Loughborough University
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Loughborough University

Screening Socialism

Televised History

Parades and commemorative occasions were one way of recalling the past; TV serials provided another. Socialist culture had always been about heroes and struggle, and these TV serials were no exception. Programmes like Drawing Fire (Vyzyvaem ogon’ na sebia, 1965] in the Soviet Union, Four Tankmen and a Dog (Czeterej pancierni i pies, 1966–70) in Poland, or Archive of Death (Archiv des Todes, 1980) in the GDR, emphasised individual heroism, collective endeavour, and co-operation with other ‘friendly’ socialist nations. Given the low levels of legitimacy that socialist regimes attracted in some countries, the aim of these programmes was to inculcate a distinctly socialist vision of the past which viewed history as a progression from capitalist or feudal exploitation to socialist liberation. And, amid worries that young people who were too young to have fought in WWII had not absorbed its messages, these programmes provided an entertaining way of transmitting memories of the conflict to young people.

Many socialist historical serials took in a long historical sweep. In the Soviet Union, this historical span frequently began before the revolution, before moving forward to the present day, as exemplified by the popular serial Shadows Disappear at Noon (Teni ischezaiut v polden’, 1970-71), which took in the battle between generations of two warring families, one ‘bourgeois’ and the other ‘revolutionary’. In Yugoslavia, the frequently rebroadcast serial Our Small Town (Naše malo misto, TV Zagreb, 1970-71), set in a picturesque town on the Adriatic coast, likewise began before World War Two and stretched into the present day.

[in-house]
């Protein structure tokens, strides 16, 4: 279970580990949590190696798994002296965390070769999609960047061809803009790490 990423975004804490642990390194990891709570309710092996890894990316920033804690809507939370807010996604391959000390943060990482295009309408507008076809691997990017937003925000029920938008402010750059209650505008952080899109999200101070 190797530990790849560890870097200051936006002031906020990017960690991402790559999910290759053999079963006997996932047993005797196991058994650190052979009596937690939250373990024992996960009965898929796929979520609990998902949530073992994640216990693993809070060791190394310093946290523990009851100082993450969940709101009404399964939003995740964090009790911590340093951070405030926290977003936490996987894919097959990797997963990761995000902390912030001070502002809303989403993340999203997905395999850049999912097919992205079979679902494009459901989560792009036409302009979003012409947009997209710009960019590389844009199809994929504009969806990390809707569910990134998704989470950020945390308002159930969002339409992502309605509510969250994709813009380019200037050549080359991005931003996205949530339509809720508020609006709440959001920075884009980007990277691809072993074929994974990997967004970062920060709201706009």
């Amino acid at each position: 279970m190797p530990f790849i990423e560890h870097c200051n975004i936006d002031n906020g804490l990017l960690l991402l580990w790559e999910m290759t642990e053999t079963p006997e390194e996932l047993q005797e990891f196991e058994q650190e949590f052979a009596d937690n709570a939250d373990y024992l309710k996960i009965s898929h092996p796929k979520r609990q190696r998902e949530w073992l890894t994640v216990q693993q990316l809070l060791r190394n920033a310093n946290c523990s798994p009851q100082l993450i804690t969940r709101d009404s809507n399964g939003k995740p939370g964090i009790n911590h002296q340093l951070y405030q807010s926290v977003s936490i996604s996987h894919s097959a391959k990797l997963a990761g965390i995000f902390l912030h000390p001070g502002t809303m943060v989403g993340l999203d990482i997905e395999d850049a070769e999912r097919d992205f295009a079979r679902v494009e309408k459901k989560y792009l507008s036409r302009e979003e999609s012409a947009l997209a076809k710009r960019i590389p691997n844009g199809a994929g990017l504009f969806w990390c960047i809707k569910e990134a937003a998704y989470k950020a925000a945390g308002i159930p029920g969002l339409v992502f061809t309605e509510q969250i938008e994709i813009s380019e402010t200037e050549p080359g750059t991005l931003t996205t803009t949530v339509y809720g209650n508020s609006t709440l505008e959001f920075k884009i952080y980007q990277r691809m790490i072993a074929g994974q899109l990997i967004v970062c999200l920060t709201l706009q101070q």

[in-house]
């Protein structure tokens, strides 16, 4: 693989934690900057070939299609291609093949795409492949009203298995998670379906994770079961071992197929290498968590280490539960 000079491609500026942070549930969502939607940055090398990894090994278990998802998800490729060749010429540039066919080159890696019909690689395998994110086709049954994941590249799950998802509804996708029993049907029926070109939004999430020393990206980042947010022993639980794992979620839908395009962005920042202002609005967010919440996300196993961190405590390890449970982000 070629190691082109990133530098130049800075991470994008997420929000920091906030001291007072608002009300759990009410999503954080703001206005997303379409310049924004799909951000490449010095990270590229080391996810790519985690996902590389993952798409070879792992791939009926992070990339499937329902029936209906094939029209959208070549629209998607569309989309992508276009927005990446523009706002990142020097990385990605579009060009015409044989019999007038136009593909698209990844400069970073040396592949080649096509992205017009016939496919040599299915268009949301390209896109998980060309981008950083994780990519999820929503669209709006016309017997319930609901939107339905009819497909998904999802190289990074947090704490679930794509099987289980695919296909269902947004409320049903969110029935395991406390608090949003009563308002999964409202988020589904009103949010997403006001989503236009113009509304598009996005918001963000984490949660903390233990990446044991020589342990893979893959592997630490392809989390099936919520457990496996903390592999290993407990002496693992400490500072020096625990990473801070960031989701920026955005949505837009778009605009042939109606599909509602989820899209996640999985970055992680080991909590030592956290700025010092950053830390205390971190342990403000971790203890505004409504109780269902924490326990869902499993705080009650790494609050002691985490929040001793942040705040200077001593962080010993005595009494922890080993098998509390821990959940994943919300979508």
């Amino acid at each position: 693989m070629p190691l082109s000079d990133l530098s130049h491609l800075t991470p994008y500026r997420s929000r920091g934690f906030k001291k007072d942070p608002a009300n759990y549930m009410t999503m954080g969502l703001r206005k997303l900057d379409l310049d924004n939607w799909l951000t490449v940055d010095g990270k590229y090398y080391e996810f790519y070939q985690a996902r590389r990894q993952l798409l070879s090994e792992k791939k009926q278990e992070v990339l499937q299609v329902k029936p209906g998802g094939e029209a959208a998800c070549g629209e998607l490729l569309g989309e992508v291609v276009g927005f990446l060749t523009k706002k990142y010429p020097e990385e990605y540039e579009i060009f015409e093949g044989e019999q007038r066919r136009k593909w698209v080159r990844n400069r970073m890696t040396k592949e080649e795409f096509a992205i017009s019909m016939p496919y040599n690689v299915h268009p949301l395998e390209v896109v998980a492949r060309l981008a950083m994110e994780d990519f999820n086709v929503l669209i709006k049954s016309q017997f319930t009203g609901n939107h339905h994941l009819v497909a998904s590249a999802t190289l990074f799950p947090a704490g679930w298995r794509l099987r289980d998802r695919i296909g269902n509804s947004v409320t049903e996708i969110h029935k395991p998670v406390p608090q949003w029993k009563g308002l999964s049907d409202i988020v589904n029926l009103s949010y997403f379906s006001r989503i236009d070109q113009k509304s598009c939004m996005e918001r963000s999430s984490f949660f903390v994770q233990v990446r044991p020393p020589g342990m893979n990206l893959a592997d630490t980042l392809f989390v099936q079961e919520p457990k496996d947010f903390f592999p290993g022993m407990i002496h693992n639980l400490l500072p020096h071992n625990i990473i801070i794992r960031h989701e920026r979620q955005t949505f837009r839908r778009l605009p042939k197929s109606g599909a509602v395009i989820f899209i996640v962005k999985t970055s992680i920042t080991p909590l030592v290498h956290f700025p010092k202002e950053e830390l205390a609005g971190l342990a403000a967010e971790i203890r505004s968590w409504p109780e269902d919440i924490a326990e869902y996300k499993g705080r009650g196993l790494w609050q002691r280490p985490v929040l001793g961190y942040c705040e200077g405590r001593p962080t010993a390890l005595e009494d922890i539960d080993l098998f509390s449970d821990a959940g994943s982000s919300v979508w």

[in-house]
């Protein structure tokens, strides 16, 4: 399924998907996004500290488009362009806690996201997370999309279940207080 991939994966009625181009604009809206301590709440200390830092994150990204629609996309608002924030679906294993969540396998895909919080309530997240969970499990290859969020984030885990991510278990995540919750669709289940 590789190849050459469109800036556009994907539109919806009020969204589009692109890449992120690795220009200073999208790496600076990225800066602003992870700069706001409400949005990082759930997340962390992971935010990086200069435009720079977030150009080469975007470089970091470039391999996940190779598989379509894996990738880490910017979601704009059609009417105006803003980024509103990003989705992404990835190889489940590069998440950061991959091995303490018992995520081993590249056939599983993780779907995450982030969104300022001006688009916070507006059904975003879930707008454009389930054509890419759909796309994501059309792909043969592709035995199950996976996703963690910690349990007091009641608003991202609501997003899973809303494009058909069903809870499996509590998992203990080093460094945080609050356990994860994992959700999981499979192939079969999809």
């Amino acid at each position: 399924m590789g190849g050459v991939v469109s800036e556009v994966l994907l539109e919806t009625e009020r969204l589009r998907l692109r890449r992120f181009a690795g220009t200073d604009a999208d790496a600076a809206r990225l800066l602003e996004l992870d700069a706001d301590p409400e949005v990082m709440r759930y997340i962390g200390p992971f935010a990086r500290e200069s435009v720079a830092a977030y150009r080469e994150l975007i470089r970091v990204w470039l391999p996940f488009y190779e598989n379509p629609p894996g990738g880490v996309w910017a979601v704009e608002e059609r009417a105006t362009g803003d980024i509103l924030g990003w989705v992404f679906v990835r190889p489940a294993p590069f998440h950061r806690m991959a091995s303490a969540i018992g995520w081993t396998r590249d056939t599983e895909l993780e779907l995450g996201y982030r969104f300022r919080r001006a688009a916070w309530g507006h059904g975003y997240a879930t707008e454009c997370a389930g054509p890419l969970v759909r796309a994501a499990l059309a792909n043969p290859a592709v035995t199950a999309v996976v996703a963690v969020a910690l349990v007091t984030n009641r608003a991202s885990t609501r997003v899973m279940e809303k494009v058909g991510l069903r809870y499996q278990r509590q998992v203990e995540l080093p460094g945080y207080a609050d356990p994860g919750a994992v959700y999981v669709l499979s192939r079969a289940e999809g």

In Poland and Romania, some of the most widely watched historical serials stretched even further back into the past, and focused on folk heroes and adventures that, at least at first sight, had little to do with communist revolutionary history. In Romania, the widely watched adventure serial All Sails Up! (Toate pinzele sous!, 1976-1978) was set during the nineteenth century and followed the maritime adventures of a Romanian-French crew on board of a ship that ventures on a journey to Latin America. Also part of the same category was Janosik (1973), a Polish adventure serial about a famous Carpathian robber – a Polish equivalent of Robin Hood – who lived at the turn of the seventeenth and eighteenth centuries.  

Also common among popular historical serials were spy dramas. For instance, the Polish serial More than Life at Stake (Stawka większa niż życie, 1967-68) followed the adventures of ‘Captain Kloss’, a Soviet double agent, in Occupied Poland during World War II. Under the codename J-23, he manages to uncover a number of German military secrets, despite the constant threat of detection. The show was extremely popular not only in Poland, but also in the USSR and Czechoslovakia.


PHOTO: Scene from the Polish spy drama More than Life at Stake, Source: Narodowe Archiwum Cyfrowe – Polish National Digital Archive, 1-F-2410-6.


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